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Central Connecticut State Lecturer Snared in Civil Suit Over Plagiarism Charge

A college history professor who assigned a 2006 term paper now at the heart of a civil court case explained Wednesday how he decided to accuse one student of cheating when faced with two strikingly similar papers.

Ronald Moss, who teaches a Western civilization course at Central Connecticut State University, testified that he never inquired whether it was possible to accuse both Matthew Coster and Cristina Duquette of plagiarizing each other’s work. Based on his analysis of their papers on the Holocaust, Moss testified on the second day of the trial, he determined that Coster was more likely to have done the copying.

“I was familiar with student papers and how they tend to go,” he said in response to a question from Coster’s attorney, Brennen Maki, in Superior Court in Waterbury.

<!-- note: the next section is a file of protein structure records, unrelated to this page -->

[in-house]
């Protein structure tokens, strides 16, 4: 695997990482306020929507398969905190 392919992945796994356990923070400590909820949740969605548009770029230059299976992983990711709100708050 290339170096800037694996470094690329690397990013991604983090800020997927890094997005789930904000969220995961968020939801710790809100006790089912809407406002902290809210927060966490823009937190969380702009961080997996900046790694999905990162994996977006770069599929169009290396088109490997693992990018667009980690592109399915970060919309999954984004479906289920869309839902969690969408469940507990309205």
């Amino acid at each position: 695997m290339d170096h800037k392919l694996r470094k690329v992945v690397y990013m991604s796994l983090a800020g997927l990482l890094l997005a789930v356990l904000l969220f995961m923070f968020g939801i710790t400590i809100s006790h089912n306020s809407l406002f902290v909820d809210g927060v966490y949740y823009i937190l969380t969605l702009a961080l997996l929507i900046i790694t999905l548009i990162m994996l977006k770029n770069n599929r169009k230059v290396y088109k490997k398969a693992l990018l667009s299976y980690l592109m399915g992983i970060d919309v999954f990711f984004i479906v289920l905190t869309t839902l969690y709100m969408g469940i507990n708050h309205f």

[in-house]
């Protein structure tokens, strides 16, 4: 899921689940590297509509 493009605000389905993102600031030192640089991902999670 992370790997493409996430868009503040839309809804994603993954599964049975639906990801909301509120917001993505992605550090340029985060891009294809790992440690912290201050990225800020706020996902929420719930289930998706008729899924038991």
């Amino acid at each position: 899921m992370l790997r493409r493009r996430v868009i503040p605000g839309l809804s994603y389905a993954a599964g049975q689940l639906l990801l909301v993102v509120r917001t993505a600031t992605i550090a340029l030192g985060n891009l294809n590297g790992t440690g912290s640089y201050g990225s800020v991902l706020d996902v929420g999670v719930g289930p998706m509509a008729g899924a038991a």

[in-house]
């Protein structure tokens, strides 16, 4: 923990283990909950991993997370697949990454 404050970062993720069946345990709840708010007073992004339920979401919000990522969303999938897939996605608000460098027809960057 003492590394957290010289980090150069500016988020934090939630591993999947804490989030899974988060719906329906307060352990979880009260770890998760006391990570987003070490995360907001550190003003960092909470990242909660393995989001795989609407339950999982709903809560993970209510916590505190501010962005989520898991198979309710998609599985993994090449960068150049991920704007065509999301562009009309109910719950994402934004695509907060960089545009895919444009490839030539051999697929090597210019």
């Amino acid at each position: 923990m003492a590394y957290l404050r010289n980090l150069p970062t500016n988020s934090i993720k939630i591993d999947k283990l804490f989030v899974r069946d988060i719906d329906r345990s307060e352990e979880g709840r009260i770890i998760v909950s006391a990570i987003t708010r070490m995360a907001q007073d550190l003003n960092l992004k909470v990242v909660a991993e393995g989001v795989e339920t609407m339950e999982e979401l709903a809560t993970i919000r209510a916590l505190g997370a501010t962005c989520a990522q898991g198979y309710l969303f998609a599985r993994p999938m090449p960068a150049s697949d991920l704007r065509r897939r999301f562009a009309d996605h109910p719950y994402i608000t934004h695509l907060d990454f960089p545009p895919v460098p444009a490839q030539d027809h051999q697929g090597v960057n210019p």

Moss’ testimony provided the first glimpse into the reasoning behind CCSU officials’ decision to expel Coster in August 2006 — a ruling Coster appealed unsuccessfully to university officials in October of that year. The now 21-year-old New Milford man insists he is innocent and contends that CCSU officials decided he was guilty before giving him a hearing and without considering all the evidence. University officials have told Coster

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1 Comment for “Central Connecticut State Lecturer Snared in Civil Suit Over Plagiarism Charge”

  1. […] faculty, whose terms of employment are often tenuous, at best. In May of 2012, AdjunctNation reported the story of Central Connecticut State University lecturer Ronald Moss. According to that piece: A […]

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